If you went to Lockn’, odds are you saw, or at least heard about, Pigeons Playing Ping Pong’s Saturday afternoon set. It had something for everyone: unrestrained funk jams, silly onstage antics, a tease of “Shakedown Street” and hordes of dedicated fans, known as The Flock, singing along to every word. From their formation in 2009, the Baltimore funk foursome’s fun-loving spirit and unabashed sincerity have won over crowds from coast to coast. And thankfully, with a new album due this fall, they show no signs of slowing down.
We caught up with Greg Ormont (guitar, vocals), Jeremy Schon (guitar), Ben Carrey (bass) and Alex Petropulos (drums) backstage before their Lockn’ set. As soundchecks thumped in the background and stage techs wandered in and out of the band’s green room, the guys were in their element, more than happy to discuss their sound, their upbeat ethos and their new, fan-funded record, Pizazz.
What are your impressions of Lockn’?
Greg: For most of us, this is our first time even attending Lockn’, let alone playing, and I’m blown away by the site. It’s gorgeous. And we got lucky on a year that’s only 79 degrees. The weather’s really been nice and I like the way they lit up all the trees around the site. It’s got a magical feel. Kind of a once-in-a-summer vibe.
How does it feel sharing the bill with all of these epic names in the Jam community?
Greg: It’s pretty crazy. My dad’s favorite Dead album was Terrapin Station so to be playing our music in the same place Bob and Phil played theirs is not something I ever expected to do, and not something we take lightly. So we’re gonna put the pedal to the metal and show these veterans that the new kids on the block are ready to hit it hard and take the baton somewhere.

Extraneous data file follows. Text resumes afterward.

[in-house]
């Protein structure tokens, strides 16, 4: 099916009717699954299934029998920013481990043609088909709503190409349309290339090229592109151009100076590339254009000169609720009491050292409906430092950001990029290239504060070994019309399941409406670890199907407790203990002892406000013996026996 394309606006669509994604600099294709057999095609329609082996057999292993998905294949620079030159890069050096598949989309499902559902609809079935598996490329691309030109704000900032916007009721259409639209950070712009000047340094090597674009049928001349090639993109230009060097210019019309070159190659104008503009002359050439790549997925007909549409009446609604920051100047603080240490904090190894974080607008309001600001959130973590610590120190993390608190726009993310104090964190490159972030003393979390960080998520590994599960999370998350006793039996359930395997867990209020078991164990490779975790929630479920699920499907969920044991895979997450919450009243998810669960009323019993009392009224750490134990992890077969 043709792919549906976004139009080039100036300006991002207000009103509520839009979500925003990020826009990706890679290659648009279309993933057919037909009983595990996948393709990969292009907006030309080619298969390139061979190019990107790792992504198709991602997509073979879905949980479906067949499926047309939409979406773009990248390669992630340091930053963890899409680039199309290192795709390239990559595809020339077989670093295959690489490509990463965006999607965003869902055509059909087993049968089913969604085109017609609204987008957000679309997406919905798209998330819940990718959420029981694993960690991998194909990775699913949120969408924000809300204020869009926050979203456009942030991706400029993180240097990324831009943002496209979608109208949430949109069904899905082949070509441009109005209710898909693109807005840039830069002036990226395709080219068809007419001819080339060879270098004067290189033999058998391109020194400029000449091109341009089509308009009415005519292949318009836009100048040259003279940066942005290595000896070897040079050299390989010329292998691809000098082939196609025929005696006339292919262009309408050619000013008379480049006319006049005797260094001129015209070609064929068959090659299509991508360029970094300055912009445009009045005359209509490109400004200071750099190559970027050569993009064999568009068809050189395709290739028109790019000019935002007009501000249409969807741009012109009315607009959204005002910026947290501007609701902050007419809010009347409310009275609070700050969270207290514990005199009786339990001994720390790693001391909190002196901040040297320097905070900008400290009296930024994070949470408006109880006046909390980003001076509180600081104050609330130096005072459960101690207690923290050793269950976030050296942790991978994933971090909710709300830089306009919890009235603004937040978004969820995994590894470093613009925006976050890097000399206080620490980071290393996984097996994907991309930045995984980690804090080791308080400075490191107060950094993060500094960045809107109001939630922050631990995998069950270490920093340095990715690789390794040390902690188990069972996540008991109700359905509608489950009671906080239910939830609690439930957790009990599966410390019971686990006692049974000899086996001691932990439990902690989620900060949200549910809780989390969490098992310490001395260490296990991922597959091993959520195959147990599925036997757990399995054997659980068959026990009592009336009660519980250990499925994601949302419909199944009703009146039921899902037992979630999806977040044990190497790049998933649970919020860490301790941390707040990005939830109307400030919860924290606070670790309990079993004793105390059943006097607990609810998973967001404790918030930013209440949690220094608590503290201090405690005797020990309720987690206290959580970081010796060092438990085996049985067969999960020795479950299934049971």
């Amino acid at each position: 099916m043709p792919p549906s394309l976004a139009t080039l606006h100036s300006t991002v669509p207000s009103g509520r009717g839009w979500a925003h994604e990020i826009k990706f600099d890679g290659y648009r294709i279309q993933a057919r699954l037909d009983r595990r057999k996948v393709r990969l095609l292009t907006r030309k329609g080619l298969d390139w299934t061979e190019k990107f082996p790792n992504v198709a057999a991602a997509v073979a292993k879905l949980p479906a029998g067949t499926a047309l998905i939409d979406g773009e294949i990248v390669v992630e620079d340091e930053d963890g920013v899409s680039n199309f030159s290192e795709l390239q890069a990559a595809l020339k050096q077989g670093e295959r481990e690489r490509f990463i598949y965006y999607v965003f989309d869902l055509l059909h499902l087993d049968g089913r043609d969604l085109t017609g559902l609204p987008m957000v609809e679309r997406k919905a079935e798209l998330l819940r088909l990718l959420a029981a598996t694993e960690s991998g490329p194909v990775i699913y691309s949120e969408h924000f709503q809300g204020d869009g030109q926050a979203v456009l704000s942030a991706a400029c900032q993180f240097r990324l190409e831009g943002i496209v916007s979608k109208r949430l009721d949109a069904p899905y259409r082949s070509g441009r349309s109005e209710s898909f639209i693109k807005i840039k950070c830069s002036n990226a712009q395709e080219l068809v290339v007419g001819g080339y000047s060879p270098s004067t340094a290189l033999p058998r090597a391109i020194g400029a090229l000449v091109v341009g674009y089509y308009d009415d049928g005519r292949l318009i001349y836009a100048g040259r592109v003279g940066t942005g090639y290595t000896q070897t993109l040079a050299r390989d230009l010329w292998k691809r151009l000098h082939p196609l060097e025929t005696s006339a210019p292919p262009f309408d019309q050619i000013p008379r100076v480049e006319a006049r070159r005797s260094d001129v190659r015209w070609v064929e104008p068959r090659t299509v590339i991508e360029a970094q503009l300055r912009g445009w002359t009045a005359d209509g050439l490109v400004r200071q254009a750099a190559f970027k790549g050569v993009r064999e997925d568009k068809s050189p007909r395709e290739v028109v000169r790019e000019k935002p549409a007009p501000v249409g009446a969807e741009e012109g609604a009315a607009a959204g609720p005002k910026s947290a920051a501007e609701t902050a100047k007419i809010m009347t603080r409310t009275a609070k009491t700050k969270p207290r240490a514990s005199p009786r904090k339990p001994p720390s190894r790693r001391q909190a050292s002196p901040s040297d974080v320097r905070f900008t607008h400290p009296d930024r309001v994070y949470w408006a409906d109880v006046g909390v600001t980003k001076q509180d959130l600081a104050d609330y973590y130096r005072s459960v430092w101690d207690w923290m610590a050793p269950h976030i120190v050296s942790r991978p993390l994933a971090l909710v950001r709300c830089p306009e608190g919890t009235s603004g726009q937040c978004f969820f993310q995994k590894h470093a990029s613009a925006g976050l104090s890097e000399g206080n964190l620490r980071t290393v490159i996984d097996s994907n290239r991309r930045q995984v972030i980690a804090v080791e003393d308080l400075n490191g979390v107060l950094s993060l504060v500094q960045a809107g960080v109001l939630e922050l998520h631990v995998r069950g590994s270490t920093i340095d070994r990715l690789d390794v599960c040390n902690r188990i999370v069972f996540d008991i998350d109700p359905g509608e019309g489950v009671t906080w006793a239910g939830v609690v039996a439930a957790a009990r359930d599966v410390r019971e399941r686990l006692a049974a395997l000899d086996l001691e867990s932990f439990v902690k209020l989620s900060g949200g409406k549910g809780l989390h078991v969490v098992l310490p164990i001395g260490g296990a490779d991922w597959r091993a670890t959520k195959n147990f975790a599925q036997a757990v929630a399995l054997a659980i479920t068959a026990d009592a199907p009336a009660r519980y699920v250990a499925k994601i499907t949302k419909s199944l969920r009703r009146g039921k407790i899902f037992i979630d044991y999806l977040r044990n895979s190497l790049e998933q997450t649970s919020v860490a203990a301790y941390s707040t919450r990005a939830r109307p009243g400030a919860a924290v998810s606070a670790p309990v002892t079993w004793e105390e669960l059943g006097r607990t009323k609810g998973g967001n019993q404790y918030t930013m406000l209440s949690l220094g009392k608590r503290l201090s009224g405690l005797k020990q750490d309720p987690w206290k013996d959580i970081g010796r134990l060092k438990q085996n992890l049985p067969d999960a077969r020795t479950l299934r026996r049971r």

Alex: It’s awesome, being able to be on the same bill with those people we look up to and are such fans of, not only from a musical standpoint but as fans as well. I love all the bands here. I’m a huge Umphrey’s fan, so I was really excited to see them play multiple sets. Everyone’s been great. A lot of bands as well that I’m not as familiar with, they’ve all been great too.
Jeremy: It feels great. It’s awesome to get to see a lot of our favorite artists throughout the weekend and get to hang. It’s definitely cool to share the stage with a lot of people we’ve looked up to over our career.
Greg: It’s really cool to be able to share the stage with these veterans but it’s even cooler to share a backstage with them. You’re just sitting there drinking a coffee or a beer and out comes Phil Lesh or any of our other musical idols milling about and being normal people backstage. It’s even more of a surreal moment than being on the bill with them. Sharing the stage is cool but sharing the backstage is surreal, when you’re talking about members of the Dead, and Widespread Panic and all the other Mount Rushmore members of the jam scene.
You guys played a full summer tour, and you have dates announced through December. You’re obviously road warriors. Talk to me about the joy of playing live and why you guys are driven to perfect your live performances?